First of all, there's the labor. You never know what to expect with that, especially if you are a first-timer.
Then there's the postpartum healing. Some women bounce right back. Most feel like they've just hiked Mt. Everest. A few feel like they've just stepped out of a torture chamber. They give us that 6-week postpartum check-up, but nobody actually tells women they most of them won't feel or look "back to normal" at that point.
I feel pretty fortunate. I've dropped over half my pregnancy weight in 2 weeks and fit back into my clothes. Well, my breasts are giving my shirts and winter coat a run for their money, but other than my slightly enhanced figure, everything else is good. (And is it just me, or do the breasts get bigger with subsequent babies?)
Then there's the relationship factor. No sex for 6 weeks, the introduction of a teeny little need machine hanging off mom's chest, and the inability to keep up with housework, which basically amounts to a husband left with no one to give him attention and to his own devices when it comes to things like dinner.
Some moms can do these things. I still manage to clean most afternoons and make dinner most nights. But no one should force themselves to do these things if the strain is just too much. A healthy partnership is so important here.
My husband is willing to hold a fussy baby so I can have two hands free to eat, take care of the pets so I don't have to, do the cleaning I usually do, and make dinner. Yesterday, he actually sent me to bed from noon to 5 p.m., because I was tired. He told me to go nap with the baby, so I did, while he took care of any cleaning and made dinner. Heck, he even helps me "stuff diapers", as he puts it - replace the inserts in the diapers after they come out of the dryer.
He's also amenable to other forms of intimacy and sexual activity until after my 6-week check-up. This is something we talked about ahead of time - it's not a topic either one of us shies away from. That communication is very important.
When it comes to middle of the night feedings, I take the baby out of the room and do everything (feeding and diaper changing) in another part of the house, so my husband can get his rest. Right now, I go to my son's room and use his bed. When he returns next weekend, I'm hoping Ro and I will be pretty well in sync, and I'll be able to feed her in the dark in my room. If not, I'll buy a nightlight for my room or use the couch (which is ridiculously comfortable anyway) until she starts sleeping through the night.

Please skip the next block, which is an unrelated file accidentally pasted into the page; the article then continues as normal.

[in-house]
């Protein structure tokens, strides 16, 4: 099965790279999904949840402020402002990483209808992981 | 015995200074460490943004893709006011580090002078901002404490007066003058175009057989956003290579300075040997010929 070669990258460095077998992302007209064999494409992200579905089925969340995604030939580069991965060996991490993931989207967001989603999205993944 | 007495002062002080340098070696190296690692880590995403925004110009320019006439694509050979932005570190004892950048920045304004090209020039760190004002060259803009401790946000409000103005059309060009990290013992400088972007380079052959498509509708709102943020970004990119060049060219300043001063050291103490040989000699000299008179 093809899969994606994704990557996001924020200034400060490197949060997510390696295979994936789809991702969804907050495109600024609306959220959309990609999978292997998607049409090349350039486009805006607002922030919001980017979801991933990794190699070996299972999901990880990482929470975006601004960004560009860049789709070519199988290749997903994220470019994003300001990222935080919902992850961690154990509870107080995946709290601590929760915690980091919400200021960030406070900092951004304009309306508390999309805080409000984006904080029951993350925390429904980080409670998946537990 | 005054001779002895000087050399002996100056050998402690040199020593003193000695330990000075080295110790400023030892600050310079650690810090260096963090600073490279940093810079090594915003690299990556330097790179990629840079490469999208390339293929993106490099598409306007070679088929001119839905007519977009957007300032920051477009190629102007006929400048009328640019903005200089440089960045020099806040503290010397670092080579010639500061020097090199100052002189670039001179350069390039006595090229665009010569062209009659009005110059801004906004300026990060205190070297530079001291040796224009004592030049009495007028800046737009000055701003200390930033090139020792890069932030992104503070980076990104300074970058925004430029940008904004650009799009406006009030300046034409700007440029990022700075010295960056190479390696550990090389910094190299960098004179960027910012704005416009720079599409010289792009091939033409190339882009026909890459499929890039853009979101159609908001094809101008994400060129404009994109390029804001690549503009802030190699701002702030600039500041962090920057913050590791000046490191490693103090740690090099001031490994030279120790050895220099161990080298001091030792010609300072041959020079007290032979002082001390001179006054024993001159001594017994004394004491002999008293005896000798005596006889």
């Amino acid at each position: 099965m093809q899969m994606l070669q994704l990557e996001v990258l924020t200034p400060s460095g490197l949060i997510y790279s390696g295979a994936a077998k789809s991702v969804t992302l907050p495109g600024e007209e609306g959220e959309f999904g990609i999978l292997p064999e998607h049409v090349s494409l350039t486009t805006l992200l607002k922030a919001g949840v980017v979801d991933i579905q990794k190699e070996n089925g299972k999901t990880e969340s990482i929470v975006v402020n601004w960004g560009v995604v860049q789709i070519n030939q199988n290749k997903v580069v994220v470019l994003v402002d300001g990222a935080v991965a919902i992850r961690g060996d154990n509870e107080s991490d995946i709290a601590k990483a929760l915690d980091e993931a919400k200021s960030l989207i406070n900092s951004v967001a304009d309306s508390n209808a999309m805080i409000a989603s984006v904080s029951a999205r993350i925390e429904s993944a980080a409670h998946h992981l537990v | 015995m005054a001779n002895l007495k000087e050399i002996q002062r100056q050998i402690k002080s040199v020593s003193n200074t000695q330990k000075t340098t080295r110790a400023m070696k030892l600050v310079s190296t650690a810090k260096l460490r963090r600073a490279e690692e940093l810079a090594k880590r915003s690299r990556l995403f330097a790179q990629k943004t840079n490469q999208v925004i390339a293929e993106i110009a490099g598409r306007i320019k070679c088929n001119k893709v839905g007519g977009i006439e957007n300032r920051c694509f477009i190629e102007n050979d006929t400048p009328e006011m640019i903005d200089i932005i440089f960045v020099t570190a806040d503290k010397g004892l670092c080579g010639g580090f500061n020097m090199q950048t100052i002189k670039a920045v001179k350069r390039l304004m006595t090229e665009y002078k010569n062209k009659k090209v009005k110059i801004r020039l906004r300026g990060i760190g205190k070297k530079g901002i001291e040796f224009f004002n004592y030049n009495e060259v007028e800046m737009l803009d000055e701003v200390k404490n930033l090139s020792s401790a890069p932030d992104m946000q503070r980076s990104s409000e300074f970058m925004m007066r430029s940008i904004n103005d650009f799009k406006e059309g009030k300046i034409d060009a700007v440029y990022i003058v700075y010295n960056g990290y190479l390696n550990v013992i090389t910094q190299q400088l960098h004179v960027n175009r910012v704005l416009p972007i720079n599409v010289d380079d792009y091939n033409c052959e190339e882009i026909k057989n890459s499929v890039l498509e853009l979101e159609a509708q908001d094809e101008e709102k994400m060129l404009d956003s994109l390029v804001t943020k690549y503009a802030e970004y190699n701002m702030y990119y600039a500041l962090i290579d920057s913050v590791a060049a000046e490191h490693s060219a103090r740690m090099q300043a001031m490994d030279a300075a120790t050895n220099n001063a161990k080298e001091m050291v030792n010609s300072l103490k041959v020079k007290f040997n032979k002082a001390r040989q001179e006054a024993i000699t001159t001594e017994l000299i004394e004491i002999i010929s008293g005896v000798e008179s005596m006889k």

There's some give and take there, as you can see. It's important to keep that up in a relationship, and remember the month (or months) a baby is mostly fussy and needy are only temporary.
The same goes for coping with stress or frustration. Remember that certain things, like sleepless nights, are only temporary. My son was a terrible sleeper, until I figured out that co-sleeping worked best. It may be a whole 10 years later, but my first thought upon holding Ro was, "I can't wait to get you home from the hospital, so I can sleep with you in my bed." After all, you know how hospitals are about that. :P
Gavin was a needy sleeper. He needed to be held, cradled in someone's lap, or at least beside a person to sleep peacefully. The first 3 weeks or so were incredibly frustrating, as I tried to figure out how to handle this. I would remind myself, "This is only temporary. He's going to outgrow this." What actually happened, was I found a solution by co-sleeping and side-lying for nursing. Once I figured that out, and we got into a routine, he started sleeping through the night peacefully at about a month old.
But I had my frustrating moments at first - those moments when I just had to set him down in a safe place (such as the bassinet or crib he rejected, and ultimately never, ever used), and walk away for a minute or two to get my bearings.
When you combine sleeplessness with hormone levels that haven't quite returned to normal, coping with frustration is perhaps the trickiest part of having a baby. I feel really lucky the second time around because, right off the bat, I applied everything I learned with my son, and I'm getting more rest.
Of course, I'm seeing that Gavin and Rowan are two totally different children. Rowan will nap quite contentedly for a couple of hours by herself, without being held, cradled or having someone next to her. When it comes to sleep, she isn't quite as needy as Gavin was. I have two hands free for at least a few hours a day, and that's nice.
She's not perfect, of course. The growth spurt is definitely testing me this week! She is cranky when she's awake and that isn't fun for anyone. But I tell myself it's temporary, talk to her in a soothing voice, respond to her demands, and keep entertainment close at hand.
After all, once she's settled down to eat, what is there to do but relax with a show or DVD, a book, or write a blog post? ;)
Copyright (c) 2013 Wendy L. Callahan